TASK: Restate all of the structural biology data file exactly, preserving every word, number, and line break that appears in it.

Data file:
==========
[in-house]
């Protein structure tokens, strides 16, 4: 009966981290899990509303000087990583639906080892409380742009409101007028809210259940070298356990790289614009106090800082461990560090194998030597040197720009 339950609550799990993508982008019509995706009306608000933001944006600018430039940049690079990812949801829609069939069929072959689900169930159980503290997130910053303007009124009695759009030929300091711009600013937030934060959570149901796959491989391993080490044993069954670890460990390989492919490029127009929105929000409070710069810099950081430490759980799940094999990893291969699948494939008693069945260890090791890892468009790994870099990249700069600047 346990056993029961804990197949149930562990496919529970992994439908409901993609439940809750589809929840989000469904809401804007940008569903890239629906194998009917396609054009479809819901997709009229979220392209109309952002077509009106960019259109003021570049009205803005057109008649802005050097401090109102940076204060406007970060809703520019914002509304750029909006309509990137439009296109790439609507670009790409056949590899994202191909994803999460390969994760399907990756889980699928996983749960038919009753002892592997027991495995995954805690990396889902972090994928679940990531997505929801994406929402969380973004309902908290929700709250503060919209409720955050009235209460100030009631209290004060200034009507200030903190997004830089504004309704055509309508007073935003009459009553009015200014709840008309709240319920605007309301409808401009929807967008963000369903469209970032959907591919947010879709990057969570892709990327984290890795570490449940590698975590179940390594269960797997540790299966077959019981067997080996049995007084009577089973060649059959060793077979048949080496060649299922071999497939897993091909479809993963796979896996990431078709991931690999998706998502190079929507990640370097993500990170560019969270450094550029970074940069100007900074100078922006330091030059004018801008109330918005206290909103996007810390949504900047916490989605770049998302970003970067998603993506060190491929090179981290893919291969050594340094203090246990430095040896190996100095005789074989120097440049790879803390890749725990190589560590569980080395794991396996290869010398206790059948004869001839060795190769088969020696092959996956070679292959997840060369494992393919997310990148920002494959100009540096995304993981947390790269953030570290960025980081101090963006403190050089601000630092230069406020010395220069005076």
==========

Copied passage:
[in-house]
């Protein structure tokens, strides 16, 4: 009966981290899990509303000087990583639906080892409380742009409101007028809210259940070298356990790289614009106090800082461990560090194998030597040197720009 339950609550799990993508982008019509995706009306608000933001944006600018430039940049690079990812949801829609069939069929072959689900169930159980503290997130910053303007009124009695759009030929300091711009600013937030934060959570149901796959491989391993080490044993069954670890460990390989492919490029127009929105929000409070710069810099950081430490759980799940094999990893291969699948494939008693069945260890090791890892468009790994870099990249700069600047 346990056993029961804990197949149930562990496919529970992994439908409901993609439940809750589809929840989000469904809401804007940008569903890239629906194998009917396609054009479809819901997709009229979220392209109309952002077509009106960019259109003021570049009205803005057109008649802005050097401090109102940076204060406007970060809703520019914002509304750029909006309509990137439009296109790439609507670009790409056949590899994202191909994803999460390969994760399907990756889980699928996983749960038919009753002892592997027991495995995954805690990396889902972090994928679940990531997505929801994406929402969380973004309902908290929700709250503060919209409720955050009235209460100030009631209290004060200034009507200030903190997004830089504004309704055509309508007073935003009459009553009015200014709840008309709240319920605007309301409808401009929807967008963000369903469209970032959907591919947010879709990057969570892709990327984290890795570490449940590698975590179940390594269960797997540790299966077959019981067997080996049995007084009577089973060649059959060793077979048949080496060649299922071999497939897993091909479809993963796979896996990431078709991931690999998706998502190079929507990640370097993500990170560019969270450094550029970074940069100007900074100078922006330091030059004018801008109330918005206290909103996007810390949504900047916490989605770049998302970003970067998603993506060190491929090179981290893919291969050594340094203090246990430095040896190996100095005789074989120097440049790879803390890749725990190589560590569980080395794991396996290869010398206790059948004869001839060795190769088969020696092959996956070679292959997840060369494992393919997310990148920002494959100009540096995304993981947390790269953030570290960025980081101090963006403190050089601000630092230069406020010395220069005076």